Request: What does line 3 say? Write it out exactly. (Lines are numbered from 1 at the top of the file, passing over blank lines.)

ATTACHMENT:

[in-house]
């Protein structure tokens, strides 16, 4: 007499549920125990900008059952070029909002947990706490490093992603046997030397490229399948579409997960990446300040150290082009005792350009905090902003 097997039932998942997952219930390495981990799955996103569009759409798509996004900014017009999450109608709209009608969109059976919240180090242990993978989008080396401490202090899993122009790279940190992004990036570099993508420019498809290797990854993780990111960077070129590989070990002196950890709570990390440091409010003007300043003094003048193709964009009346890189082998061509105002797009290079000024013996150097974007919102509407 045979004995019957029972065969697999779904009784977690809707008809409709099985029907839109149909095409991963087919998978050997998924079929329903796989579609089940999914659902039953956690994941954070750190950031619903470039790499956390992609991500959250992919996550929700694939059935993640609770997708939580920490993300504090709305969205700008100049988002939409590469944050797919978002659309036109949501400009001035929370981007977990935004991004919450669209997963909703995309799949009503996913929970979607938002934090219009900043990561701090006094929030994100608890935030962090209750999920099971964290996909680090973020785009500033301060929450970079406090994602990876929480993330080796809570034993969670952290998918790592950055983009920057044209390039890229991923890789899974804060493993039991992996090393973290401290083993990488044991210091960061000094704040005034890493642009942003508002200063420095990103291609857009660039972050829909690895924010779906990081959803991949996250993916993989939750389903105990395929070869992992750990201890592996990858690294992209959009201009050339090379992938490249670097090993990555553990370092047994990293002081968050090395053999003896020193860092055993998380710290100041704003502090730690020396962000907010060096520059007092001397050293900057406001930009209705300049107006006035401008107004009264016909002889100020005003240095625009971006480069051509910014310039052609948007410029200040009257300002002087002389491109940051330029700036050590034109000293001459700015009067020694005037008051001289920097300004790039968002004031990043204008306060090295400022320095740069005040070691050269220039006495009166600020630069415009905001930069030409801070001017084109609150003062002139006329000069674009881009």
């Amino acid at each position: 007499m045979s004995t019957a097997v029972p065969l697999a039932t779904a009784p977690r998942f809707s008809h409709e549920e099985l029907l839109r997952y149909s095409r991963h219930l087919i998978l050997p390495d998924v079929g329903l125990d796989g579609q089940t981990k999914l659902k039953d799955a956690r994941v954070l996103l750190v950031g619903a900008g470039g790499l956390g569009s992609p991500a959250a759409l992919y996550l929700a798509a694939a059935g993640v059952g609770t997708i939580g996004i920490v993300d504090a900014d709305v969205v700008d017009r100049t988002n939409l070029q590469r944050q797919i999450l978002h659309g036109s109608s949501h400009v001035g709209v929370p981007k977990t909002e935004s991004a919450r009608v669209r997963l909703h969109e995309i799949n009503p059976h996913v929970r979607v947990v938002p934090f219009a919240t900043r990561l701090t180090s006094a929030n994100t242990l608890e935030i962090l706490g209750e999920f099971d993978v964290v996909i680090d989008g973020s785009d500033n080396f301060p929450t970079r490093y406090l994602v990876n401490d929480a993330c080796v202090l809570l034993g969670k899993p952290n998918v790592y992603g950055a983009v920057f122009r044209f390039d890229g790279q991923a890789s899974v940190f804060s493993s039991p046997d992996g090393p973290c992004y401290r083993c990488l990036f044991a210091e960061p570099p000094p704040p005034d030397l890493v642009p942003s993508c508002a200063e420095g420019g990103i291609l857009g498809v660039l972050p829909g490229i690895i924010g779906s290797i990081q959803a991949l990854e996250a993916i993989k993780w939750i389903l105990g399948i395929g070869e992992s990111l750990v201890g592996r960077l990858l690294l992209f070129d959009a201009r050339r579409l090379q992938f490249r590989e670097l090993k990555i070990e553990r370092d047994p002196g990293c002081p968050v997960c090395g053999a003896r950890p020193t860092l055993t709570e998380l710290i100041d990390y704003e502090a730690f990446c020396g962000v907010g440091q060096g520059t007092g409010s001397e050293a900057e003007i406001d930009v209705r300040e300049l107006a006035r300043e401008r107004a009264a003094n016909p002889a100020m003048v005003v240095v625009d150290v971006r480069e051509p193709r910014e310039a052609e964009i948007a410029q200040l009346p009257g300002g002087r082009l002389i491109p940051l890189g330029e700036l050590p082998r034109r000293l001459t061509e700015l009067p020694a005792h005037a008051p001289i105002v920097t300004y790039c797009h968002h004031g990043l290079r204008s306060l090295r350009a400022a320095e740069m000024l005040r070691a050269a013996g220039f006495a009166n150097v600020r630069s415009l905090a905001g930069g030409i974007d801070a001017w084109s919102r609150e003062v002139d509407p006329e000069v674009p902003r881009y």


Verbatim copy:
């Amino acid at each position: 007499m045979s004995t019957a097997v029972p065969l697999a039932t779904a009784p977690r998942f809707s008809h409709e549920e099985l029907l839109r997952y149909s095409r991963h219930l087919i998978l050997p390495d998924v079929g329903l125990d796989g579609q089940t981990k999914l659902k039953d799955a956690r994941v954070l996103l750190v950031g619903a900008g470039g790499l956390g569009s992609p991500a959250a759409l992919y996550l929700a798509a694939a059935g993640v059952g609770t997708i939580g996004i920490v993300d504090a900014d709305v969205v700008d017009r100049t988002n939409l070029q590469r944050q797919i999450l978002h659309g036109s109608s949501h400009v001035g709209v929370p981007k977990t909002e935004s991004a919450r009608v669209r997963l909703h969109e995309i799949n009503p059976h996913v929970r979607v947990v938002p934090f219009a919240t900043r990561l701090t180090s006094a929030n994100t242990l608890e935030i962090l706490g209750e999920f099971d993978v964290v996909i680090d989008g973020s785009d500033n080396f301060p929450t970079r490093y406090l994602v990876n401490d929480a993330c080796v202090l809570l034993g969670k899993p952290n998918v790592y992603g950055a983009v920057f122009r044209f390039d890229g790279q991923a890789s899974v940190f804060s493993s039991p046997d992996g090393p973290c992004y401290r083993c990488l990036f044991a210091e960061p570099p000094p704040p005034d030397l890493v642009p942003s993508c508002a200063e420095g420019g990103i291609l857009g498809v660039l972050p829909g490229i690895i924010g779906s290797i990081q959803a991949l990854e996250a993916i993989k993780w939750i389903l105990g399948i395929g070869e992992s990111l750990v201890g592996r960077l990858l690294l992209f070129d959009a201009r050339r579409l090379q992938f490249r590989e670097l090993k990555i070990e553990r370092d047994p002196g990293c002081p968050v997960c090395g053999a003896r950890p020193t860092l055993t709570e998380l710290i100041d990390y704003e502090a730690f990446c020396g962000v907010g440091q060096g520059t007092g409010s001397e050293a900057e003007i406001d930009v209705r300040e300049l107006a006035r300043e401008r107004a009264a003094n016909p002889a100020m003048v005003v240095v625009d150290v971006r480069e051509p193709r910014e310039a052609e964009i948007a410029q200040l009346p009257g300002g002087r082009l002389i491109p940051l890189g330029e700036l050590p082998r034109r000293l001459t061509e700015l009067p020694a005792h005037a008051p001289i105002v920097t300004y790039c797009h968002h004031g990043l290079r204008s306060l090295r350009a400022a320095e740069m000024l005040r070691a050269a013996g220039f006495a009166n150097v600020r630069s415009l905090a905001g930069g030409i974007d801070a001017w084109s919102r609150e003062v002139d509407p006329e000069v674009p902003r881009y």